Italy for retirement? It doesn’t rank but it does with me

One of my favorite photos from my first year of retirement in Italy: In Praiano on the Amalfi Coast.

I’m 65 years old and that’s a magic number for my American friends who, like myself, grew up with manual typewriters, two TV channels and news that came on newsprint and not through broken cellphone glass.

In the U.S., 65 was always considered the standard age of retirement, when you can collect full social security benefits. The government has tweaked that  number over the years but 65 is a general target age, kind of like 18 when we wanted to vote and 21 when we wanted to get drunk.

I have burned-out friends who have retirement dates on their calendar circled more times than the birthdate of their first child. It hangs from their computer screen like a carrot in front of a hungry horse. Inevitably the date is next to a photo of an exotic beach, a country villa or a mountain view.

Their question isn’t when to retire. It’s where. I’m a good foil. I retired to Rome in 2014 at the early age of 57. I tell them that life in Italy is paradise. It’s the happiest I’ve ever been. It’s the least stress I’ve ever had.

At one point, my only source of stress was getting enough foam in my cappuccino every morning. Now that I’ve upgraded to a hand-operated foamer, I’m as tranquil as a grapevine, slowly swaying in the Mediterranean breeze.

However, it’s harder than you think to convince people that Italy is where they should spend the rest of their life. The Internet is littered with surveys of Best Places to Retire. They’re from websites and organizations I’ve never heard of but all have their own criteria and evidence to back up their rankings.

Italy is almost nowhere to be found.

I checked six random top-10 retirement destination lists and they include 28 different countries. They range from Vietnam to Denmark, from Australia to Canada. Italy is 11th in the World Population Review and in Live and Invest Overseas.

We love Portugal, too. Marina and I in Lisbon.

Based on compilation of the six surveys, here is my own ludicrously unscientific top 10 list:

  1. Portugal
  2. Mexico
  3. Costa Rica
  4. Panama
  5. Spain
  6. Ecuador
  7. Colombia
  8. France
  9. Australia 
  10. Netherlands  

Business Insider, which listed Portugal No. 1, wrote, “In addition to having an affordable lifestyle with quality healthcare, a temperate climate and ‘excellent food and wine,’

Tricia Pimental, who has lived in Portugal for seven years, said she and her husband moved there for a more ‘ephemeral’ reason: ‘the overarching sense of well-being we experience here.’”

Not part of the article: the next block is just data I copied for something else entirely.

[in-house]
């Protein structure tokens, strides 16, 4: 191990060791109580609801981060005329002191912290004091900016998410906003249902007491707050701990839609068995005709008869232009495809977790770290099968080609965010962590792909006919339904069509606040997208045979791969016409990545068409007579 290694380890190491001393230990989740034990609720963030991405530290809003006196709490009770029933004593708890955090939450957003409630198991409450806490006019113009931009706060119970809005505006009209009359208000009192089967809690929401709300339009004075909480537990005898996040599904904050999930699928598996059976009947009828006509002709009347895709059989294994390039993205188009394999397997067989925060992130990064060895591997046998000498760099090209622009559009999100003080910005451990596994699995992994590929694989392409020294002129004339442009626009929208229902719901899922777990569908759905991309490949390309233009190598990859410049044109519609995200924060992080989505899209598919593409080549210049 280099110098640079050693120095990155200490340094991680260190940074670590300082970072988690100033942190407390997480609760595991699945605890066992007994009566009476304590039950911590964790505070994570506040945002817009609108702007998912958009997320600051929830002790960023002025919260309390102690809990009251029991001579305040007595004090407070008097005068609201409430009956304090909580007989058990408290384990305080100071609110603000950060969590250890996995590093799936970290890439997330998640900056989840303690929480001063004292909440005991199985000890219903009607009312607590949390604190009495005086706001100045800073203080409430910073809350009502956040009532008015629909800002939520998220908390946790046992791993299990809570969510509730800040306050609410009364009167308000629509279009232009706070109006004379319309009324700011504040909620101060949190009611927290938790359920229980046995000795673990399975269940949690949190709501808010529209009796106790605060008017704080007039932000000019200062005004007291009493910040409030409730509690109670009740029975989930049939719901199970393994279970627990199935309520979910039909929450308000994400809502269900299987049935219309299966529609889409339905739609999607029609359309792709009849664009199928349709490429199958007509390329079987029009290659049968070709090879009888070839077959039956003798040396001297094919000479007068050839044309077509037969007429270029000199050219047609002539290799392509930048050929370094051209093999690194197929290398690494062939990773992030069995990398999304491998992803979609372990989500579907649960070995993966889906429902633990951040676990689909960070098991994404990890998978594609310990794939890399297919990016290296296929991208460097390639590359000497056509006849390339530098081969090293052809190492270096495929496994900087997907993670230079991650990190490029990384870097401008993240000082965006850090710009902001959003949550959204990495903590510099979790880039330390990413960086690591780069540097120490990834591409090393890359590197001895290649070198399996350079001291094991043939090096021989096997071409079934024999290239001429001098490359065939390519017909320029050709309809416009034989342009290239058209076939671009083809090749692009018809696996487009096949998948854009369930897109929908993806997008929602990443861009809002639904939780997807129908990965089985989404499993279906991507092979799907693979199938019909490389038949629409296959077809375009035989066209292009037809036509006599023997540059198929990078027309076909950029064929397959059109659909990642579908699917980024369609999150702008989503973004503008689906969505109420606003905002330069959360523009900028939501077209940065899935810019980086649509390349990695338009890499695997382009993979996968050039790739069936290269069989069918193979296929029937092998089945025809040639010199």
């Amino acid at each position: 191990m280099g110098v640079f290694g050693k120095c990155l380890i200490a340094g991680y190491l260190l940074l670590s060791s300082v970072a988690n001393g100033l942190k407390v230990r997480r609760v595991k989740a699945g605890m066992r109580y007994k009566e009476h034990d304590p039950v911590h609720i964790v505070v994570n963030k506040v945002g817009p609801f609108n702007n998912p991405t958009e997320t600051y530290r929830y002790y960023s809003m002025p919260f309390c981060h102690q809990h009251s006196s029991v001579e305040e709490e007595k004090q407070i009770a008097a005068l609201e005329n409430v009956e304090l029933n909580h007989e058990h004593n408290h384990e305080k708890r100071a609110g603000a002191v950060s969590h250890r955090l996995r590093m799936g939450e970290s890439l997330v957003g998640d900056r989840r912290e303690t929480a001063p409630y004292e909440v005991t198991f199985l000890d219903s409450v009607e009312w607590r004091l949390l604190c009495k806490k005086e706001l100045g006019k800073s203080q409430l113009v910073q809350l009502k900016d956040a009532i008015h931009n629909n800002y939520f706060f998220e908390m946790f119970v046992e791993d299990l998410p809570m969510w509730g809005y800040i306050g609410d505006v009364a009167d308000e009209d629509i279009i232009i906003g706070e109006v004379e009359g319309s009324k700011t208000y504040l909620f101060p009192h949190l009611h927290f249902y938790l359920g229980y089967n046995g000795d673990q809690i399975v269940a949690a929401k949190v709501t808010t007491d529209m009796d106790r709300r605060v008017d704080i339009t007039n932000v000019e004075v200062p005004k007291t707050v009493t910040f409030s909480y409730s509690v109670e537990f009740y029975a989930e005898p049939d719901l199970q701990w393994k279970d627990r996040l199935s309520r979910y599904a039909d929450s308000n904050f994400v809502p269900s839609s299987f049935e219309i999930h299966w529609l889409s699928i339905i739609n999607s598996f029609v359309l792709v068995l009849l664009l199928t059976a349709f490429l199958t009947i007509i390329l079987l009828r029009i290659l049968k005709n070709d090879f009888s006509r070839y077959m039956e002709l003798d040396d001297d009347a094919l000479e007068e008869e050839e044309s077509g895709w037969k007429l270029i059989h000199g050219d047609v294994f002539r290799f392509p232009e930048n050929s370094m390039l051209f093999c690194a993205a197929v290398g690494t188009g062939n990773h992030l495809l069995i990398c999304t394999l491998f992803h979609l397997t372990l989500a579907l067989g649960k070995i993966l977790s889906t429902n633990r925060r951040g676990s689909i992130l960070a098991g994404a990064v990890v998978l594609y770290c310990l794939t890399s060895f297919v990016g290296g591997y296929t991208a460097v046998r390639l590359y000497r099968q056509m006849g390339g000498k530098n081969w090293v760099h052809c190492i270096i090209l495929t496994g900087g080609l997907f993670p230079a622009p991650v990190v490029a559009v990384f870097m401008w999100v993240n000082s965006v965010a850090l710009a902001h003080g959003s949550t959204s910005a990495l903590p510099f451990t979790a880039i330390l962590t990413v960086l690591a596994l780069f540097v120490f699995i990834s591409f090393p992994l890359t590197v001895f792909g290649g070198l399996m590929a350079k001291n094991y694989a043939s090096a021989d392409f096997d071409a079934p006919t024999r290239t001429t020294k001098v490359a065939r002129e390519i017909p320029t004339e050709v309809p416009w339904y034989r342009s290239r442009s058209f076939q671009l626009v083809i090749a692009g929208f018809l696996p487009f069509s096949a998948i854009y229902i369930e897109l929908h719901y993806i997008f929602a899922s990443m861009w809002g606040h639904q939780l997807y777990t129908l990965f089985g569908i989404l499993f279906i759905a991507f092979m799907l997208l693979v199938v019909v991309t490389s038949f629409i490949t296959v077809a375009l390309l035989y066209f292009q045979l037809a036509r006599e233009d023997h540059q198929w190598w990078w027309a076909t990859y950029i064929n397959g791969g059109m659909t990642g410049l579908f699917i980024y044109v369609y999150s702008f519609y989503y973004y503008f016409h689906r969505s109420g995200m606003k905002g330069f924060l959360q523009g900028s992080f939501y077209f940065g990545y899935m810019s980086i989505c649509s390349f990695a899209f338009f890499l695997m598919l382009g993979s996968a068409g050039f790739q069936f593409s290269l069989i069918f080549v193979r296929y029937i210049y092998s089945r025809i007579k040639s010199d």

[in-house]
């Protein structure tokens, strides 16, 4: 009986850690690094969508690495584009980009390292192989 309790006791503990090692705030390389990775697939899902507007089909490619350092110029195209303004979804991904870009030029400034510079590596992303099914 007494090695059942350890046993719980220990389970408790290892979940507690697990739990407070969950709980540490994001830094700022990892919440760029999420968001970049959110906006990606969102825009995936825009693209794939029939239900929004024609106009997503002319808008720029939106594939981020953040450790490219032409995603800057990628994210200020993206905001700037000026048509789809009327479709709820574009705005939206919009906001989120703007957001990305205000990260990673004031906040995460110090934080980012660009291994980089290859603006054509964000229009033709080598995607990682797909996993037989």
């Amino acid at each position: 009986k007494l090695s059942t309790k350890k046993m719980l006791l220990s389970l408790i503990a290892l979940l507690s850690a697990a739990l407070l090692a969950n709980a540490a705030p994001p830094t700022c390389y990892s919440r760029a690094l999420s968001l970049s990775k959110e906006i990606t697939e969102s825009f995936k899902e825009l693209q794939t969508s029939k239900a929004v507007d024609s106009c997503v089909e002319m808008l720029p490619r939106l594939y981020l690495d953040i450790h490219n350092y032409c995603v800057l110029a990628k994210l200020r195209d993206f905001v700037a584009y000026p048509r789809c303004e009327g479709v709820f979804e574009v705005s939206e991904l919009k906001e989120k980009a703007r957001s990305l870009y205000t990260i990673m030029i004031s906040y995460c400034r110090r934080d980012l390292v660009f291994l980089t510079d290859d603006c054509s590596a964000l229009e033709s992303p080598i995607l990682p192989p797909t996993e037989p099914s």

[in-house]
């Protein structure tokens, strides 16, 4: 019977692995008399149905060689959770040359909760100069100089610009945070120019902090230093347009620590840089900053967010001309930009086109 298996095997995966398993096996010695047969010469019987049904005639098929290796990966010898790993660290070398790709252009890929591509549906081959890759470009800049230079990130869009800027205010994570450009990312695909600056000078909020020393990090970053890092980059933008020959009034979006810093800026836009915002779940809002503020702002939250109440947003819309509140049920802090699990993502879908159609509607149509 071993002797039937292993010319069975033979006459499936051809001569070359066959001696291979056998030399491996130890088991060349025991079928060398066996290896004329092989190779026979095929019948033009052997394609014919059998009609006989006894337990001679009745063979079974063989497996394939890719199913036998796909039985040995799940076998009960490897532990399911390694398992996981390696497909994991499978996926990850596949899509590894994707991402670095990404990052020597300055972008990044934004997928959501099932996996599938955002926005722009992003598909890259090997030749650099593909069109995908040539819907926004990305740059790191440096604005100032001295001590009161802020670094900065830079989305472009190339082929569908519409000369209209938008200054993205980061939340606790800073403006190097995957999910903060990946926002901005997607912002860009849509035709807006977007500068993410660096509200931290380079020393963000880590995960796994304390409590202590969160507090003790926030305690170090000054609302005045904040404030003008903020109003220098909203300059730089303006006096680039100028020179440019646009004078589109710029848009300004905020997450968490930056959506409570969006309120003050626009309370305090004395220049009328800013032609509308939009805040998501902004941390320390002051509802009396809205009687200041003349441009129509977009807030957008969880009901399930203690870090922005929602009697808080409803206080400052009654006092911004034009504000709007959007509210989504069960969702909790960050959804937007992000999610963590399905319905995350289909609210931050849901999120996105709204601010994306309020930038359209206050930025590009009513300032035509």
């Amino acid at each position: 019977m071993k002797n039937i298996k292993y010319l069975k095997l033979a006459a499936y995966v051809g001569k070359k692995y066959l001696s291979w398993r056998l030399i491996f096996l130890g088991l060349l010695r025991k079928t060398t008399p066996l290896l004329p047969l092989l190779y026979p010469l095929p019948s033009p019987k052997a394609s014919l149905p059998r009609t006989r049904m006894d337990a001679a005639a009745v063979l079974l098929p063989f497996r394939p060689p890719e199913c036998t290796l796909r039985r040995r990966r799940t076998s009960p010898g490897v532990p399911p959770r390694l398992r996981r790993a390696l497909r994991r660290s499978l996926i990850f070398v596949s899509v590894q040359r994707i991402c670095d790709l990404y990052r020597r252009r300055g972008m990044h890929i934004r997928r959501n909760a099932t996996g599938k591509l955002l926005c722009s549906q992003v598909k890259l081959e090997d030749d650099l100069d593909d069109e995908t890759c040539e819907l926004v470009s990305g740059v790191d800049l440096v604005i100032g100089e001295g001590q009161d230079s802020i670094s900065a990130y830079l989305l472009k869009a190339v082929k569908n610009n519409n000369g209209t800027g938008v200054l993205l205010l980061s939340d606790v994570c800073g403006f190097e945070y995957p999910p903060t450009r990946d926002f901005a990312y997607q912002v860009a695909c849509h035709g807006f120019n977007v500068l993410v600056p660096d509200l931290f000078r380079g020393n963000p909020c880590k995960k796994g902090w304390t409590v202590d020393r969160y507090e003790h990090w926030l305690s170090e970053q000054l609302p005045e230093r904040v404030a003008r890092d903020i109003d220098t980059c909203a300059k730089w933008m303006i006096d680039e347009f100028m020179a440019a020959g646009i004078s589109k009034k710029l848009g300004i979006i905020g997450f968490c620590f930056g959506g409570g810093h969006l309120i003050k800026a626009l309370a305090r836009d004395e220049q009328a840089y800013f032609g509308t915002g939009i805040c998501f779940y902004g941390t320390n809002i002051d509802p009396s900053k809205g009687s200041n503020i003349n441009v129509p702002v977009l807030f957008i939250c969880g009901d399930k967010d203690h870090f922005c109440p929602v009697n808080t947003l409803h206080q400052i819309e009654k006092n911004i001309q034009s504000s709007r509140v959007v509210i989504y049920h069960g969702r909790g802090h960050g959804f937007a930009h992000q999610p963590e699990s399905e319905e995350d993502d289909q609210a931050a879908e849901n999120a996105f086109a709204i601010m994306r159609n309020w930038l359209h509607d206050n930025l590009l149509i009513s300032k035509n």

Wrote Live and Invest Overseas on Mexico, which it picked No. 2 behind Portugal: “It’s easy to get to from the States and Canada, it has warm year-round temperatures, it boasts two coastlines full of magnificent beaches, and it offers a low cost of living for people looking to stretch their retirement budgets.

The country is familiar, with many of the shops and brands that Americans and Canadians are used to and expat communities set up across the country.”

Each survey uses its own criteria. They include everything from climate to cost of real estate to political system to urban infrastructure. You must pick and choose what’s important to you. Base the most important decision of the rest of your life on my top 10 list above at your own peril.

These surveys made me think. Objectively, how does Italy rank among retirement spots? Why am I so happy here and “experts” don’t think others would be?

I decided to draw up my own criteria and give each one in Italy a score from 1-10, 10 being the best. I’ve put on my journalist’s fedora and shelved my subjectivity next to my month’s supply of espresso capsules.

Listing the factors in the importance to my retirement, this is as brutally honest as I can be:

I pay 1,000 euros a month for a 55-square-meter apartment 10 minutes from the center of Rome. Photo by Marina Pascucci

Cost of living

This should be atop everyone’s list. It is mine and I find Italy very affordable. It’s not Vietnam or Ecuador or even Portugal but it’s a lot cheaper than the United States.

I have a 55-square-meter apartment with a wraparound balcony a 10-minute tram ride from Rome’s city center for 1,000 ($1,160) euros. I pay 250 euros for a yearly public transportation pass.

Healthy, delicious food in public markets is very cheap. You can get by in Rome, depending on your lifestyle, for 30,000 euros a year. You can live very well on 40,000. Score: 8.

Is there a prettier city than Rome at night?


Unsurpassed. I’ve always said it’s a tossup between Switzerland and French Polynesia as the most beautiful countries in the world but Italy is in the running. Beautiful beaches along 4,700 miles of coastline and a bevy of exotic islands.

Vineyards and olive groves in rolling countryside. Hill towns dating back to the Middle Ages. The question I ask in determining this score isn’t what’s beautiful in Italy. But what isn’t? Score: 10.